Homer’s fiber artists can be found all over, at shows like Wearable Arts, in galleries and even in small couture shops. If you want to find the heart of the art and its historical center, look no further than the Pratt Museum.
Long a home to community quilters, who for decades have created raffle quilts like this year’s “From the Sky to the Sea,” through acquiring quilts for its collection and in shows like the 2007 exhibit, “Celebrating Quilts and Quilters,” the Pratt has examined quilts as a genuine art form.
“History in the Making: Quilts, Quilters and Their Stories,” a show open through Dec. 30, takes that idea further.
“It’s cohesive in theme, but there’s so much diversity in it,” said curator of exhibits Scott Bartlett, who put together the show. “It’s definitely crossing boundaries — quilts transformed into art quilts, and art quilts that have gone off on their own little thing.”
The idea of quilts as art also is looked at in a film shown Friday night at the Pratt, “The Great American Quilt Revival,” narrated by quilter Georgia Bonesteel, about how quilts came to be recognized as art. At 5 p.m. before the film is shown, the museum also holds a special showing of quilts from its collection.
In “Quilts, Quilters and Their Stories,” artists were invited to create works that reflect Kachemak Bay’s history and a quilter’s connection to the region. Quilters were asked to include a statement about their quilting history and the story of their piece. The Pratt got stories, but it also got a wide variety of techniques, forms and materials. One piece by Homer wood artist Deb Lowney, “A Place Called Homer,” isn’t even fabric, but wood, a sculpture of a quilt where sometimes people think “the quilt is real and made of cloth, not wood,” Lowney writes in her statement.
Using a 146-year-old spruce harvested in her back yard, Lowney’s work literally uses local materials. A cloth quilt, Rheta Kirk’s “Alaskan Beauties,” also does that, through a technique called “flower pounding.” On a trip through Alaska, Kirk collected flowers and plants, and gently tapped them with a hammer to release natural dyes that make impressions on fabric. She then embellished the images with stitching, beading and quilting.
Several pieces tell the story of Kachemak Bay’s ancient and modern cultures. Linda Shows Reinhart created “Anthropology 325” as a project in lieu of a term paper for a course taught by Dr. Alan Boraas at the Kachemak Bay Campus. A series of circles superimposed over a map of the lower Kenai Peninsula shows the people and cultures that have lived here from ancient to modern times. Bartlett hung her quilt suspended to show the back of it and display an aspect of the quilting technique.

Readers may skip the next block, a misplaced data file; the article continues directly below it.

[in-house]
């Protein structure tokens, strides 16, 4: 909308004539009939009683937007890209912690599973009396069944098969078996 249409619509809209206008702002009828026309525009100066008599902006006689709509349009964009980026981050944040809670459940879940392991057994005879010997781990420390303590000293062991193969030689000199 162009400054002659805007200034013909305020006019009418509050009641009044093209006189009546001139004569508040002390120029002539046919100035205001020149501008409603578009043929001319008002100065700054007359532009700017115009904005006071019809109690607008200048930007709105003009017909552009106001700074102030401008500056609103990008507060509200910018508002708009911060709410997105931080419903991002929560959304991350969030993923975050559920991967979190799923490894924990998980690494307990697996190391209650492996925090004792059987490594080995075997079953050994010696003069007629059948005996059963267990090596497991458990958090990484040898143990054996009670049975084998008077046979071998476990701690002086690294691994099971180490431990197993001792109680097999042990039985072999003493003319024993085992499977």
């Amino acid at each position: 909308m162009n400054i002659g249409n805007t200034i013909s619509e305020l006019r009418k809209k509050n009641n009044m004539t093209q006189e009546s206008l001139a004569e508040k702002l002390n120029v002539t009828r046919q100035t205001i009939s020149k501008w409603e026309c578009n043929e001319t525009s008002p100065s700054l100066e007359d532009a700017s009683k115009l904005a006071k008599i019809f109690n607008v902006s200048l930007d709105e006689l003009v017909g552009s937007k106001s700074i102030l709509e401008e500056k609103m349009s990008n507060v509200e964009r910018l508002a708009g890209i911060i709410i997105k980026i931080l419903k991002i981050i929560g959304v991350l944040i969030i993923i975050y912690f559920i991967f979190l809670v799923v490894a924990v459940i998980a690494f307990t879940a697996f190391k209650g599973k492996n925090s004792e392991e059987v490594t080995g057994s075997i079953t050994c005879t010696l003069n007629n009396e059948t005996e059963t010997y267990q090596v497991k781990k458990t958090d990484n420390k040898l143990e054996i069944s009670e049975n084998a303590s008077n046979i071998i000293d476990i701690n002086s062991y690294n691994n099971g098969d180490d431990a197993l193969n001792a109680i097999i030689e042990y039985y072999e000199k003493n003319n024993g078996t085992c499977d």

“When quilters look at quilts, they often turn over the back,” he said. “It’s easy to see how the quilting is done.”
With Reinhart’s piece, on the back viewers get a bonus: an image of the Big Dipper and North Star — the Alaska flag — and a poem by the pioneer Kachemak Bay archaeologist Frederica de Laguna from her mystery novel, “The Arrow Points to Murder.”
“I was really pleasantly surprised by the reactions that piece got when it was hung,” Bartlett said. “They’d look around the back and go, ‘Oh, there’s a big dipper.’”
A quilt similar in theme is Ann-Lillian Crowell Schell’s “Mapping Alutiiq Heritage,” inspired by a talk by Dr. Aron Crowell at the 2011 Pratt Annual meeting. The work includes illustrations by Crowell ink-jet printed on muslin and appliquéd into the quilt.
A more abstract quilt, Nan Thompson’s “Tree of Life,” was done while she went through the transition from retired lawyer to artist, Thompson said. With its asymmetrical edges and form, the quilt shows the more impressionistic style of quilting, Bartlett said. It also shows how quilting and stitching, not just selection of fabric, is part of the technique.
“I think the quilting is the tree,” Bartlett said of the work. “The stitching itself, the quilting is a whole other pattern overall that can be used to superimpose those images.”
The quilters’ stories also inspire the art. Marilyn Kay Johnson’s “Empty Kimono’s: In Mother’s Memory,” came about from her weekly phone calls with her late mother, also a quilter. After her mother died, Johnson found two kimono clad figures done in a piecing technique she didn’t know. She taught herself the technique, but did it in her own style and as a memorial to her mother. She made an abstract background with an irregular edge, and in it put kimono figures “in frames, screens or coffins (you choose) and set them adrift through eternity accompanied by a chorus of bodiless heads,” Johnson writes.
Each quilt has an artist’s statement and story with the piece. They’re also collected in a booklet with images that can be browsed through at the show.
Pratt Museum director Diane Converse, also a quilter, said she had thought of entering the show, too, but didn’t have the time.
“As a quilter, I just love seeing them on our walls. I think it’s a really powerful form of art,” Converse said of the show. “I enjoy very much seeing them up, and I bask in that creativity.”
Quilt lovers who might want to take home some of that art can do so. Some works are on sale. The 2012 quilts, “From the Sky to the Sea,” and the smaller bonus quilt, “Iris,” can be bought for a $1 chance each — if you’re lucky. Tickets bought in a $10 lot of 12 chances also get a chance on the bonus quilt.
The drawing is Dec. 9 from 1 to 3 p.m. at a community recital at the museum.